We're smack dab in the middle of Banned Books Week.
Although I didn't plan it (I read books as the library sends them to me), this week I happen to be reading a book that was essentially banned in the US until not long ago--Literature from the Axis of Evil: Writing from Iran, Iraq, North Korea, and Other Enemy Nations. As is detailed in the book's forward and online here:
"U.S. Treasury Department regulations made it almost impossible for Americans to gain access to writings from 'evil' countries such as Iran and Cuba until recently. Penalties for translating such works or for 'enhancing their value' by editing them included stiff fines and potential jail time for the publisher. With relaxation in 2005 of the Treasury regulations (in response to pressure from the literary and scientific publishing communities that culminated in a lawsuit), it is now possible, for the first time in many years, to read in English works from these disfavored nations."
It's hard for me to believe that this book was not possible until just three years ago, and it makes me wonder at the reasons for keeping it and others like it out of the United States. After all, I think most of us watch the news of the middle east some days--where you see people getting their hands cut off for stealing and women being stoned to death for speaking to a man--and think, "My god--these people are still living in the dark ages! How can we ever find any common ground?"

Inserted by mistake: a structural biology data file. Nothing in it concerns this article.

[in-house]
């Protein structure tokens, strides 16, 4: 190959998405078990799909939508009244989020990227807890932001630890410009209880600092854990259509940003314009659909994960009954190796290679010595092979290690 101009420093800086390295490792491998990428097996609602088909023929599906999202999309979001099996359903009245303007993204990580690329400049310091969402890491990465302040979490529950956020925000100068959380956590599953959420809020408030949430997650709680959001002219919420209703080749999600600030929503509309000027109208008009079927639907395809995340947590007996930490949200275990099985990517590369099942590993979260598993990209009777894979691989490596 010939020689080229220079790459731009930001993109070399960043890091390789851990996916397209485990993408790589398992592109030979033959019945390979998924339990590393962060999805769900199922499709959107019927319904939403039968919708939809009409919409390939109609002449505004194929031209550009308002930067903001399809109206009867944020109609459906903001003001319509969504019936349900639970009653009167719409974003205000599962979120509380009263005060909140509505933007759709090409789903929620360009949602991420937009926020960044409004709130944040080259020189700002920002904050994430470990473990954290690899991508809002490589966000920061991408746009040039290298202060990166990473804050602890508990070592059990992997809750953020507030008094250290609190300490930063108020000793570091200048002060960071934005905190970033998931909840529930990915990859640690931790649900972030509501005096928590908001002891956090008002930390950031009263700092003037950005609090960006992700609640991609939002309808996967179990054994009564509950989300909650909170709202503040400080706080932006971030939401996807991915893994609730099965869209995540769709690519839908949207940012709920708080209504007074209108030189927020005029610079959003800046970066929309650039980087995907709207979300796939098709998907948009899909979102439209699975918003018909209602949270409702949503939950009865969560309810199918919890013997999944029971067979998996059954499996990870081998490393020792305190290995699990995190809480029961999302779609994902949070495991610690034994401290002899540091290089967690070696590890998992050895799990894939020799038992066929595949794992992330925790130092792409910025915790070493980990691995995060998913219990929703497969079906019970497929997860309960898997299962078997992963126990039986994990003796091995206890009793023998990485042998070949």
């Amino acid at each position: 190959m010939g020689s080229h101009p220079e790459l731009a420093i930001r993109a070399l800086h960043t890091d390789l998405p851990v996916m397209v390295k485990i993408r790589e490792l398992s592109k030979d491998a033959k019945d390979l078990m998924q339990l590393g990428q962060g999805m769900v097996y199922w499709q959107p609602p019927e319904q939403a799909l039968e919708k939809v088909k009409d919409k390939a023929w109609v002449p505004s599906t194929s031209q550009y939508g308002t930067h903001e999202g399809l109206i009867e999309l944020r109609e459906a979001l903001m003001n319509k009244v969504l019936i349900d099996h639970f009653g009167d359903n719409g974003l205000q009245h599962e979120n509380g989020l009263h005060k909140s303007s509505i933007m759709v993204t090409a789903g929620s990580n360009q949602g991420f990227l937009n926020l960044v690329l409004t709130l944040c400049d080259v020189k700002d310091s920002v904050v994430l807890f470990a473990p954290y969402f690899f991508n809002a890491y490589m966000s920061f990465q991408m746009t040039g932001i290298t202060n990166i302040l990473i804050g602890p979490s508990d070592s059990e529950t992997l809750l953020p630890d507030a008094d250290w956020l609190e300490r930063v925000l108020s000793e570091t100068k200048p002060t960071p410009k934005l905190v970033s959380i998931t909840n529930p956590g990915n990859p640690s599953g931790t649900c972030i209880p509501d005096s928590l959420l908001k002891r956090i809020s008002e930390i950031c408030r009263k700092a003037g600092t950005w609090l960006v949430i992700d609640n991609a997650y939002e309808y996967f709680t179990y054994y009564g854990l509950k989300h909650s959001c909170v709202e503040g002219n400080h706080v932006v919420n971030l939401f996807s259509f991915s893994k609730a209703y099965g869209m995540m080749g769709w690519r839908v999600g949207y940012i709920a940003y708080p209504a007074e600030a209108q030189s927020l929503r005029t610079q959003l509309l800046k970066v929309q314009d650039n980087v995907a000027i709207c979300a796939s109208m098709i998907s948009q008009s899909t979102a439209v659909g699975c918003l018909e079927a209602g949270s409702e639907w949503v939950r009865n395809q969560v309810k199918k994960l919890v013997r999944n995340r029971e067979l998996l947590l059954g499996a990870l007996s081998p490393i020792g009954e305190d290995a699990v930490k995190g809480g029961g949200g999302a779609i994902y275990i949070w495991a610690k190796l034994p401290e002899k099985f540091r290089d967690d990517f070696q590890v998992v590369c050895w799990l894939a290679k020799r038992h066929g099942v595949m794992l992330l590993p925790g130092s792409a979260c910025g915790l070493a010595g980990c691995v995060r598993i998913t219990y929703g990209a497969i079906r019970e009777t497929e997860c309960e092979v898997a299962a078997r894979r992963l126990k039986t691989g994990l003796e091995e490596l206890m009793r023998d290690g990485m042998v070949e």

But then I read things like the first story in this book--about a young boy whose school essay is censored by his school's vice-principal--and remember when I had a very similar problem writing for the school paper in high school. And I realize, although I cannot agree with the more violent elements of the "evil" countries' societies (or of my own, for that matter), there are a lot of people in those parts of the world that are an awful lot like me. Makes it a lot more difficult to support blowing them up.
Of course, it's not necessary to wait for a special week to expand you mind, but it's certainly nice to celebrate the importance of books in doing so. Anyone else reading anything special for Banned Books Week?